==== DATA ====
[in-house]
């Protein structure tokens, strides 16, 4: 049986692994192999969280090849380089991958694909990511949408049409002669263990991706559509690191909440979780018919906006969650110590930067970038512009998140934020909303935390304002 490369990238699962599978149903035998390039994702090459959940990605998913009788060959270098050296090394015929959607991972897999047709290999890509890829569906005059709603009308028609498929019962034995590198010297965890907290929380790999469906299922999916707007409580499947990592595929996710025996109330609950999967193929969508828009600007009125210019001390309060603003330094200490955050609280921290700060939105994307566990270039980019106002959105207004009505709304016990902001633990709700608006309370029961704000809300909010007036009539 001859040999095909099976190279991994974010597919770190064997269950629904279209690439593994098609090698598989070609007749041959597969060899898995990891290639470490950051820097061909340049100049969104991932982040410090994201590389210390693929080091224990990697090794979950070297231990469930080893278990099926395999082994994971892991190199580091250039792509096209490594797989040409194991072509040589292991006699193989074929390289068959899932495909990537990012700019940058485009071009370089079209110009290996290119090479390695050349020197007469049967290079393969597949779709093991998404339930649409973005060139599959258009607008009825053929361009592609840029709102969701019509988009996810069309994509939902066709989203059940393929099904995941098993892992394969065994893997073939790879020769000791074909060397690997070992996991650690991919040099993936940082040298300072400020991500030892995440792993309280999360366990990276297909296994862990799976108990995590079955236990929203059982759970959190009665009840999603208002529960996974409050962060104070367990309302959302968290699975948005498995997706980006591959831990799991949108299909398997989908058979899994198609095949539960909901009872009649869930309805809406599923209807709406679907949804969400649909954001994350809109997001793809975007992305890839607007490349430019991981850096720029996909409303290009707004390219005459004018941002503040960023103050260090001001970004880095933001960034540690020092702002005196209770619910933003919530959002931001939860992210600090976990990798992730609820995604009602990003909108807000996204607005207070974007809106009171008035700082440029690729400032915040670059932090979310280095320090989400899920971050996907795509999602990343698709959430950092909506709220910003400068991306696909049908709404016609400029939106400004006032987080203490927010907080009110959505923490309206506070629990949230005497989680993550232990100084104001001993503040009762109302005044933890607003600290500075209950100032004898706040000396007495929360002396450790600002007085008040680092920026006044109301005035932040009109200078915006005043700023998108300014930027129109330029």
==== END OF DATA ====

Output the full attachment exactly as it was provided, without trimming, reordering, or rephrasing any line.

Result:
[in-house]
């Protein structure tokens, strides 16, 4: 049986692994192999969280090849380089991958694909990511949408049409002669263990991706559509690191909440979780018919906006969650110590930067970038512009998140934020909303935390304002 490369990238699962599978149903035998390039994702090459959940990605998913009788060959270098050296090394015929959607991972897999047709290999890509890829569906005059709603009308028609498929019962034995590198010297965890907290929380790999469906299922999916707007409580499947990592595929996710025996109330609950999967193929969508828009600007009125210019001390309060603003330094200490955050609280921290700060939105994307566990270039980019106002959105207004009505709304016990902001633990709700608006309370029961704000809300909010007036009539 001859040999095909099976190279991994974010597919770190064997269950629904279209690439593994098609090698598989070609007749041959597969060899898995990891290639470490950051820097061909340049100049969104991932982040410090994201590389210390693929080091224990990697090794979950070297231990469930080893278990099926395999082994994971892991190199580091250039792509096209490594797989040409194991072509040589292991006699193989074929390289068959899932495909990537990012700019940058485009071009370089079209110009290996290119090479390695050349020197007469049967290079393969597949779709093991998404339930649409973005060139599959258009607008009825053929361009592609840029709102969701019509988009996810069309994509939902066709989203059940393929099904995941098993892992394969065994893997073939790879020769000791074909060397690997070992996991650690991919040099993936940082040298300072400020991500030892995440792993309280999360366990990276297909296994862990799976108990995590079955236990929203059982759970959190009665009840999603208002529960996974409050962060104070367990309302959302968290699975948005498995997706980006591959831990799991949108299909398997989908058979899994198609095949539960909901009872009649869930309805809406599923209807709406679907949804969400649909954001994350809109997001793809975007992305890839607007490349430019991981850096720029996909409303290009707004390219005459004018941002503040960023103050260090001001970004880095933001960034540690020092702002005196209770619910933003919530959002931001939860992210600090976990990798992730609820995604009602990003909108807000996204607005207070974007809106009171008035700082440029690729400032915040670059932090979310280095320090989400899920971050996907795509999602990343698709959430950092909506709220910003400068991306696909049908709404016609400029939106400004006032987080203490927010907080009110959505923490309206506070629990949230005497989680993550232990100084104001001993503040009762109302005044933890607003600290500075209950100032004898706040000396007495929360002396450790600002007085008040680092920026006044109301005035932040009109200078915006005043700023998108300014930027129109330029």